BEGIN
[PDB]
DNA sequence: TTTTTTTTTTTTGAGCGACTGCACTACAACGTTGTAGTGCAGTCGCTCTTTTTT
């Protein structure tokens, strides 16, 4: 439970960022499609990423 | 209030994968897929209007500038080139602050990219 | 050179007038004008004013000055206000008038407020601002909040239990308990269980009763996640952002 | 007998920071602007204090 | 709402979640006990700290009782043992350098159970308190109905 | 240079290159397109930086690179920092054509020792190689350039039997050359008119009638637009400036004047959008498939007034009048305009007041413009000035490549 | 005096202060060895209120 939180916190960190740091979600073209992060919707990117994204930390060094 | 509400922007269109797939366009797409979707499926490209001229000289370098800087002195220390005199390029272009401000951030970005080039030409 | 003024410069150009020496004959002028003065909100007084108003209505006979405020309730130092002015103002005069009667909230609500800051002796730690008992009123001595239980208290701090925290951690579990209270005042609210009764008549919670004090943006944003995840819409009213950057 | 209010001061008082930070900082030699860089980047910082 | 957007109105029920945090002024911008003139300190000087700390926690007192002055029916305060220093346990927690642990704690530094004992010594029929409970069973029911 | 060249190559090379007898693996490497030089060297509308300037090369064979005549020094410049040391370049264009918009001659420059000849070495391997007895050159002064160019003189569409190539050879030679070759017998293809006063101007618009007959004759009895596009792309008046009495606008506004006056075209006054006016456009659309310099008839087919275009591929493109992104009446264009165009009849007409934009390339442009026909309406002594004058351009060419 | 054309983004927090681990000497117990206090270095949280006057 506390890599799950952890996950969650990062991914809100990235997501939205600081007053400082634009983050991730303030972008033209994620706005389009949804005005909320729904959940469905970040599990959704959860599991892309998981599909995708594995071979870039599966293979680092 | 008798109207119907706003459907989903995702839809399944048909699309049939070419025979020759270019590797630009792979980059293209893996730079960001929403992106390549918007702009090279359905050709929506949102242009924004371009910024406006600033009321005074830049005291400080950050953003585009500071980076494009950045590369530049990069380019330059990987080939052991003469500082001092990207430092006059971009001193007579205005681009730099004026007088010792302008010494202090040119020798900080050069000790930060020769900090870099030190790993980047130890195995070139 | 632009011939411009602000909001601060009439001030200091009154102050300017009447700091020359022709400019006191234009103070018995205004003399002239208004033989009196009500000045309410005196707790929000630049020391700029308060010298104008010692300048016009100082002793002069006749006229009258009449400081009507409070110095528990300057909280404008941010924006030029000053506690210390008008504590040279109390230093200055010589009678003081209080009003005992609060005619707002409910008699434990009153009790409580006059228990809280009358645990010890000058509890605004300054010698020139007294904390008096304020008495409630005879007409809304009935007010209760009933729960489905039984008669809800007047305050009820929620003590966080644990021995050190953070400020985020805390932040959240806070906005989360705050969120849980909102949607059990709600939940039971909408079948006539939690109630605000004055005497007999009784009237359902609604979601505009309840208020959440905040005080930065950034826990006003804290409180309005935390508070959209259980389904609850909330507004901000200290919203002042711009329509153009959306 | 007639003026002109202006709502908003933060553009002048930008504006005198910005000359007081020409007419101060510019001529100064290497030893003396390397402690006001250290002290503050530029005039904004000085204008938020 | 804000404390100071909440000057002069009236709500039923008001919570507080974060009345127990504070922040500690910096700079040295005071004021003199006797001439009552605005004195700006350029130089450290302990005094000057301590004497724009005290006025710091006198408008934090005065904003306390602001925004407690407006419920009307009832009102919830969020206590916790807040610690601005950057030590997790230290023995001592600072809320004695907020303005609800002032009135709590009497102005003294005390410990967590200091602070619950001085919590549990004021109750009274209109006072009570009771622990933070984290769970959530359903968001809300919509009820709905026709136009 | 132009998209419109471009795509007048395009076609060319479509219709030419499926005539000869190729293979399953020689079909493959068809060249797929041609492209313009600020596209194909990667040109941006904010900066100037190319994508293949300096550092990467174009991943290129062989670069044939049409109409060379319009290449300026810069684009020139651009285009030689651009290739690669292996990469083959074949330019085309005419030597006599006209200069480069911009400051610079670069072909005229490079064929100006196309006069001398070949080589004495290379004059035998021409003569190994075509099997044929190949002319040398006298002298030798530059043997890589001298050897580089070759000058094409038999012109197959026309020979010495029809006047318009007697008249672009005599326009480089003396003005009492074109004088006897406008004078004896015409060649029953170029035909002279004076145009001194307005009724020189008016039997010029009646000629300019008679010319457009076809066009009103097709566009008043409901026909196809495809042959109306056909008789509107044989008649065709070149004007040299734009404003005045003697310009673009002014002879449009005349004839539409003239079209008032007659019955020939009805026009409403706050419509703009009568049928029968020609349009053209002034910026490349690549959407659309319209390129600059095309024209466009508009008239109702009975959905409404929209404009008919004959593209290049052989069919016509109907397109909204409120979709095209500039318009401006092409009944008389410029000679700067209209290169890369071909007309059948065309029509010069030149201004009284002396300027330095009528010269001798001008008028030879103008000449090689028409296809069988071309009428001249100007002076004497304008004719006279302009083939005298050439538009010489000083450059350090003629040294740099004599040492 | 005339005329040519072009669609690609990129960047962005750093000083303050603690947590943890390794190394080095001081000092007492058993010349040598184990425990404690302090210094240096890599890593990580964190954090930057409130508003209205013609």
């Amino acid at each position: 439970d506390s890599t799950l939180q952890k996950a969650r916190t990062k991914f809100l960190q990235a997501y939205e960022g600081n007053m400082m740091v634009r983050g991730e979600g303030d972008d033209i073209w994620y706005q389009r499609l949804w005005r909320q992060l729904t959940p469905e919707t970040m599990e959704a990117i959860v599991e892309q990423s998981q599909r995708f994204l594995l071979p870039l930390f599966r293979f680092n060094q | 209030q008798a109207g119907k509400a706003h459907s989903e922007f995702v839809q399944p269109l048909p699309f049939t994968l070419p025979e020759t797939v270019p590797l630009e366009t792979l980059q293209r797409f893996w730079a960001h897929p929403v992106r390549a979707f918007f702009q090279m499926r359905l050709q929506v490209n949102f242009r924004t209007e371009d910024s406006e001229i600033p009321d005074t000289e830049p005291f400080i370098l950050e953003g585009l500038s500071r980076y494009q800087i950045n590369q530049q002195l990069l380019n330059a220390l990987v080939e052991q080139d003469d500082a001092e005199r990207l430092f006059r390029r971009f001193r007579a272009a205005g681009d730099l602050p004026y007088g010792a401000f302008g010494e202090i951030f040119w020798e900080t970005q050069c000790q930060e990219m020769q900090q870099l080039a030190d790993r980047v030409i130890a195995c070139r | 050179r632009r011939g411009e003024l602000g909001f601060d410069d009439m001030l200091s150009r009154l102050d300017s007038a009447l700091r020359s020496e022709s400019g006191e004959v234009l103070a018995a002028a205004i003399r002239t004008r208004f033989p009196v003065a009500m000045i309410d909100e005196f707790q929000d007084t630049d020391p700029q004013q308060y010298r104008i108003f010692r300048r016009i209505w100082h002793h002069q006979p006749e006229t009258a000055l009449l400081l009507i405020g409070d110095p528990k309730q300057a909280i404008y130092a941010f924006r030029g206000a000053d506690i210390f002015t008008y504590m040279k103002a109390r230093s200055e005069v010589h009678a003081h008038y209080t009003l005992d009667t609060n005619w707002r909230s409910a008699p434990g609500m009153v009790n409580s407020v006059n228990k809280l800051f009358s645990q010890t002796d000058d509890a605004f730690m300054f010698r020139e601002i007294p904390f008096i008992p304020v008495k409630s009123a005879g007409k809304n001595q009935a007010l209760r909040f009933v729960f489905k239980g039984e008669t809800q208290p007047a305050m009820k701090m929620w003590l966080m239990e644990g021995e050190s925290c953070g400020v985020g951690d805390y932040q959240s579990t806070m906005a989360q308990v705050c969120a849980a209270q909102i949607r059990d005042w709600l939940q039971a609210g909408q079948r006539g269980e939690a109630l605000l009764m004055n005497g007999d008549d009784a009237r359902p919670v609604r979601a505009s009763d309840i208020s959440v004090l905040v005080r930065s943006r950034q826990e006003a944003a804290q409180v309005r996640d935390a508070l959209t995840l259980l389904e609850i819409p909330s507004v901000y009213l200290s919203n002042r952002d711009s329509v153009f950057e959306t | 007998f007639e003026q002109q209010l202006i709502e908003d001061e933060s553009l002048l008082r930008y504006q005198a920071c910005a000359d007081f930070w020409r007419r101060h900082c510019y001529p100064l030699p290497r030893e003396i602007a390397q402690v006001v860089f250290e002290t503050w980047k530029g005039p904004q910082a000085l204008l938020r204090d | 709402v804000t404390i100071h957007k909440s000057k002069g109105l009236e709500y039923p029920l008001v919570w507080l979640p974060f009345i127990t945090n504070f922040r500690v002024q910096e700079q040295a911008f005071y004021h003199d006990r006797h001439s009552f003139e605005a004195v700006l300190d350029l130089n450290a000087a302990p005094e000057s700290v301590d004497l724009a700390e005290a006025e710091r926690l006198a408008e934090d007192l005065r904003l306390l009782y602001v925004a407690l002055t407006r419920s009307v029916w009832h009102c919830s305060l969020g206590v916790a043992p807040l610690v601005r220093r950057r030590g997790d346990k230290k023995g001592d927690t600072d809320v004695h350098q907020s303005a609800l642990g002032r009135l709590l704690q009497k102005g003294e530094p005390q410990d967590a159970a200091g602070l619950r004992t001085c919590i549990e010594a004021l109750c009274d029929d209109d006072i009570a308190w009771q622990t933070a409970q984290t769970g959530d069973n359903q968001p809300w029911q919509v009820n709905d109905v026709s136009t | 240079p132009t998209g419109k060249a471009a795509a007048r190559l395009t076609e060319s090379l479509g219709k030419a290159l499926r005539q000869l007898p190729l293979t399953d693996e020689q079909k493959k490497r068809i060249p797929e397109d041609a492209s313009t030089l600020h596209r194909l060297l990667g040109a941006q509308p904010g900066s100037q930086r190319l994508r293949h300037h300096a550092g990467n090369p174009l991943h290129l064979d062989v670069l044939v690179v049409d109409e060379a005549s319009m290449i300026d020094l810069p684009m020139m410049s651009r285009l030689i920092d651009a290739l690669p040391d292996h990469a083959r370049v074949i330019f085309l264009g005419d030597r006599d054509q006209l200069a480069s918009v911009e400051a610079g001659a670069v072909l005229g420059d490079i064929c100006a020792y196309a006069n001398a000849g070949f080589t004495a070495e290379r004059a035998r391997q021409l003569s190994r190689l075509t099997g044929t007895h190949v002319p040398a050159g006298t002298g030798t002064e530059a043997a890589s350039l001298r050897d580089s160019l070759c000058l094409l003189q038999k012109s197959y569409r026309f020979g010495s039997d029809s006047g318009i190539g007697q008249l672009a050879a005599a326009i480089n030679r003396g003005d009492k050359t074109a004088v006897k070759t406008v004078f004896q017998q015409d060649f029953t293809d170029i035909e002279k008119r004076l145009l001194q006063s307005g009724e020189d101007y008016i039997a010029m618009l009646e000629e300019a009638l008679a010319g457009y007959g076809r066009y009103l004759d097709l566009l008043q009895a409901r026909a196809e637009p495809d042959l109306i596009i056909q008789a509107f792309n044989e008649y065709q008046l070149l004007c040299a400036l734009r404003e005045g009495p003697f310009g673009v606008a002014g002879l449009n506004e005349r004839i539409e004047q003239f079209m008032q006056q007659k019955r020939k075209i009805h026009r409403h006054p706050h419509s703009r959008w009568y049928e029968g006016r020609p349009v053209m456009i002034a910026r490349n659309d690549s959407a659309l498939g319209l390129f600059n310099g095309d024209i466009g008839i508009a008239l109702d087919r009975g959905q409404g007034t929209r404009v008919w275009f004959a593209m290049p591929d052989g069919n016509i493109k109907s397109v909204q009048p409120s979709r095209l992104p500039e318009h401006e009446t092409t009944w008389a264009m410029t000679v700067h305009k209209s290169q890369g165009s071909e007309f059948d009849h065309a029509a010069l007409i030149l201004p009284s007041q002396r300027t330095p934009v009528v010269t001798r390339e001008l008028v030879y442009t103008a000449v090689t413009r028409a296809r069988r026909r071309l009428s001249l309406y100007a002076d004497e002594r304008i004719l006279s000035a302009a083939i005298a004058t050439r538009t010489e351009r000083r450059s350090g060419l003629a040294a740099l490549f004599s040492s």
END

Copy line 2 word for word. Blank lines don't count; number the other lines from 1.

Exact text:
DNA sequence: TTTTTTTTTTTTGAGCGACTGCACTACAACGTTGTAGTGCAGTCGCTCTTTTTT